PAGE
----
To enter Eataly is to step into what can only be described as a US-style megamart, a Wholefoods on steroids. The site used to be a wholesale market, built in the 1980s, and the original A-frame barn structure supported by big wooden beams forms an L-shaped walkway that stretches for more than a kilometre.

Inside are more than 45 branded Italian eateries, which according to Fico are “bonded by a passion for excellence and the role they play in producing and promoting the best of Italian food and wine”. The kitchens in the restaurants are visible behind glass panelling, and host over 30 daily sessions to educate the consumer on food production, be it how to make William Di Carlo sugared almonds from Abruzzo, or how Olio Roi presses olive oil using its in-store press.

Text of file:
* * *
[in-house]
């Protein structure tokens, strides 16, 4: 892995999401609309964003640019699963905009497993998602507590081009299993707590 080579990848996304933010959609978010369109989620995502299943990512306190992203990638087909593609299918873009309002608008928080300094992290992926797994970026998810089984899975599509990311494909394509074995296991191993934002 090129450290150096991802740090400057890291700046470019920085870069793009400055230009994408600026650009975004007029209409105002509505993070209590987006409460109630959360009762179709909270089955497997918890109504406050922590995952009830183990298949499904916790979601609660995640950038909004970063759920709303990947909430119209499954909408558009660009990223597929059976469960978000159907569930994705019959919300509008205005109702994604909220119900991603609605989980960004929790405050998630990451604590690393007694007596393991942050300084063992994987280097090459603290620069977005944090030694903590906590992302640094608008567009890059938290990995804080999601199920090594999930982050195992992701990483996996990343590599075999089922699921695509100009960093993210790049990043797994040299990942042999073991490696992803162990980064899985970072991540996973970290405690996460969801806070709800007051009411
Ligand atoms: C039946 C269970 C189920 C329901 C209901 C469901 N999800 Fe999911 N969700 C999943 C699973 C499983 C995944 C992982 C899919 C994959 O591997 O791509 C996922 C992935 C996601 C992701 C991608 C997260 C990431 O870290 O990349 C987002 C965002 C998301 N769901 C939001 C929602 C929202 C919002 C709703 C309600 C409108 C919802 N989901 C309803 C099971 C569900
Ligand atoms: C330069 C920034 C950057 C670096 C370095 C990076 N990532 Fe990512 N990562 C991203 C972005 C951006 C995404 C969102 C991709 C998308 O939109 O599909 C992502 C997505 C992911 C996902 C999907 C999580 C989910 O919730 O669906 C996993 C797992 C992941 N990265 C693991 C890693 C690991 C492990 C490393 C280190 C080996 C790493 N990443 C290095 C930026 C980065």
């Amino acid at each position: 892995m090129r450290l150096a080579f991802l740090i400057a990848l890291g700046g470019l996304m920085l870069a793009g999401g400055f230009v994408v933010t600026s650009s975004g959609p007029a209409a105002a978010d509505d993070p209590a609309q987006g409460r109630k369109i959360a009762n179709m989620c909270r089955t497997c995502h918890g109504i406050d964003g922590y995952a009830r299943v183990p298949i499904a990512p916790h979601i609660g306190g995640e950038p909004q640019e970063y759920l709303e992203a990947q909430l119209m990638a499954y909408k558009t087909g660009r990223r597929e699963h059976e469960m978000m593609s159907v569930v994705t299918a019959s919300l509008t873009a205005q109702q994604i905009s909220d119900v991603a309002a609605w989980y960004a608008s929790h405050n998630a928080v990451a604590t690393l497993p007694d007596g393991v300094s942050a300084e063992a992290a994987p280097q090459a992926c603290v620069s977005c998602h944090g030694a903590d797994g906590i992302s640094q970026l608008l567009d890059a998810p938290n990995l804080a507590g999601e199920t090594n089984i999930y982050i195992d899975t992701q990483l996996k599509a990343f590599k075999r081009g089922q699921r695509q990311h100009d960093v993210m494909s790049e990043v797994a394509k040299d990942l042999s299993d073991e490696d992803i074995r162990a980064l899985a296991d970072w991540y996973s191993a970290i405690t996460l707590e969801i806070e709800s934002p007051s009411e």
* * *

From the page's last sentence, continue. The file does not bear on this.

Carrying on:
A vendor presents truffles.
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A vendor presents truffles. Photograph: Vincenzo Pinto/Getty Images

There is a multitude of pop-up-style stores, selling Italian produce and kitchenware; six experiential educational pavilions; several classrooms, sports and play areas dotted throughout the space; as well as a cinema and 1,000-capacity congress space. It’s all surrounded by a pristine outdoor area, with several hectares of farm animals and vegetable plots.

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Private Neighborhoods and the Transformation of Local Government

From

In Private Neighborhoods and the Transformation of Local Government, Robert H. Nelson effectively frames the discussion of what minimal government might look like in terms of personal choices based on local knowledge. He looks at the issue from the ground up rather than the top down.